food cart addys

Addy Bittner in front of her popular sandwich cart at SW 10th Avenue and Alder Street

So now what? With downtown’s pods bustling, and new carts propagating across the East Side, do we just let this benign anarchy grow unchecked as far as it will? Or should we play around with new ways to harness this spontaneous expression of urban vitality (and chocolate-sandwich lust)?

Back in the 1970s, faced with a dying downtown, Portland declared that all center-city construction had to include ground-floor retail. It was a good idea, and one that injected new energy into our streets. But as the recession has filled many a city code–commanded storefront window with "FOR LEASE" signs, it’s the once-barren—and oft-ridiculed—surface parking lots that have begun pulsing with urban life in the form of food carts.

"The carts’ success downtown has people thinking of these sorts of structures as an interim form of development that can create a destination," says Marcy McInelly, an associate principal at Sera Architects. "Traditional restaurants do that, but it takes a long time. Carts can do it very quickly."

City Center Parking, a firm owned partly by the powerful Goodman family, rules acres of downtown asphalt. For decades, many mourned the Goodmans’ reluctance to develop their lots into the sort of high-density, mixed-use new buildings that long ago became urban-planning gospel. Now, economic conditions strongly suggest that new downtown high-rises won’t be popping up anytime soon. Meanwhile, City Center has decided—call it enlightened self-interest—to allow carts to breed on its lots.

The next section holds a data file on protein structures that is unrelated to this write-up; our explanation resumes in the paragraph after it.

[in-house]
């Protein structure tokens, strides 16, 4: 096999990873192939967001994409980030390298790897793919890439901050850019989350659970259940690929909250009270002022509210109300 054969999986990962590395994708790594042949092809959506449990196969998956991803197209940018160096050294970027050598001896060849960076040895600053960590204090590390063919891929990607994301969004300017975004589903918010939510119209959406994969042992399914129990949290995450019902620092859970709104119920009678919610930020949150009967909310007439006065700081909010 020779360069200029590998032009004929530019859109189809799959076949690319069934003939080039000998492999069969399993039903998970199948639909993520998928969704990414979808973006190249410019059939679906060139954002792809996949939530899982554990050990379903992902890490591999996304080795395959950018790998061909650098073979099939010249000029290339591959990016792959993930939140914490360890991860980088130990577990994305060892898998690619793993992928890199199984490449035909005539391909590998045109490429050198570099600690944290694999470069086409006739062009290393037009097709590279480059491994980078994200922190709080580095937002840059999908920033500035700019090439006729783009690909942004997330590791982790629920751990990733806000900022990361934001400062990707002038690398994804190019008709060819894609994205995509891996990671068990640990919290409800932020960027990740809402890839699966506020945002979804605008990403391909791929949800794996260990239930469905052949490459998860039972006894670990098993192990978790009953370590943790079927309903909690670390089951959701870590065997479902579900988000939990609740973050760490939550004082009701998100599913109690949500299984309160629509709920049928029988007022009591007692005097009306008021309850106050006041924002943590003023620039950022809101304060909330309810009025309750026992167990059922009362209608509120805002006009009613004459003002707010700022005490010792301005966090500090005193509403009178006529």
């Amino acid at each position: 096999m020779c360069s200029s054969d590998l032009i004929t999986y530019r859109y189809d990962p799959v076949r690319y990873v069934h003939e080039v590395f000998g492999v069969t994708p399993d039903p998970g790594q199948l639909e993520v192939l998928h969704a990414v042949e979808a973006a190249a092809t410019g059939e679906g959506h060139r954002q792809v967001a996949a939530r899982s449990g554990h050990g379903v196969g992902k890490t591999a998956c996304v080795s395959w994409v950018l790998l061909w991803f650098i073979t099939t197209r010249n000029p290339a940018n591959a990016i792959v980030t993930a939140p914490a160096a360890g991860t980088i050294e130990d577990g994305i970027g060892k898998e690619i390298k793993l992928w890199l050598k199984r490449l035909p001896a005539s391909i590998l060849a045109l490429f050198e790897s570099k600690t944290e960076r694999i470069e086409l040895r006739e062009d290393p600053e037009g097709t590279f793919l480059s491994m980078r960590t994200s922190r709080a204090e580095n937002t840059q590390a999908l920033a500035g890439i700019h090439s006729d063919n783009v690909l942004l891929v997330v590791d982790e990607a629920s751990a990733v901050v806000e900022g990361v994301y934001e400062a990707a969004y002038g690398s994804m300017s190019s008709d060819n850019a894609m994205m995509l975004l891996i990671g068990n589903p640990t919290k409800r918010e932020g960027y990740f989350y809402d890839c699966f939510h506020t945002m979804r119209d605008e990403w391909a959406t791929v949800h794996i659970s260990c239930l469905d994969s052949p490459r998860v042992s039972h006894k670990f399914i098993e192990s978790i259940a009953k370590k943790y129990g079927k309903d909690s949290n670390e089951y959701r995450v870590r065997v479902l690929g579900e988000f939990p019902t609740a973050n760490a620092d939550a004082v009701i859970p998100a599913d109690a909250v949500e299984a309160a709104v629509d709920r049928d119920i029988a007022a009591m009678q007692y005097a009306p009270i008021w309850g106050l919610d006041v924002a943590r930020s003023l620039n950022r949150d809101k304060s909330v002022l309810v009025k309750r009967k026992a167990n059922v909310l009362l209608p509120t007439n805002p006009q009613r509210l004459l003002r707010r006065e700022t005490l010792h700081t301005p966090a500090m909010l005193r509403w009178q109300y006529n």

"It started with one, basically," says Al Niknabard, City Center’s director of operations. "Then it was two. Then four. And it seemed like the more we added, the better they all did." Niknabard declines to even estimate how many carts now occupy the edges of City Center’s lots. "We hardly ever have cancellations. It will go as far as classical capitalism will let it."

Yet, it’s hard not to wonder: what could a smash-hit cart pod, complete with a cheerful local vibe and a foodie cult following, do for some of Portland’s persistently forlorn neighborhoods? Could an Airstream slinging post-Vietnamese Southeast Asian fusion do more for Lents than any half-baked baseball stadium scheme? Should we just retire the cursed name "Burnside Bridgehead" and encourage every successful downtown cart to open a second location at NE Couch Street and Third Avenue?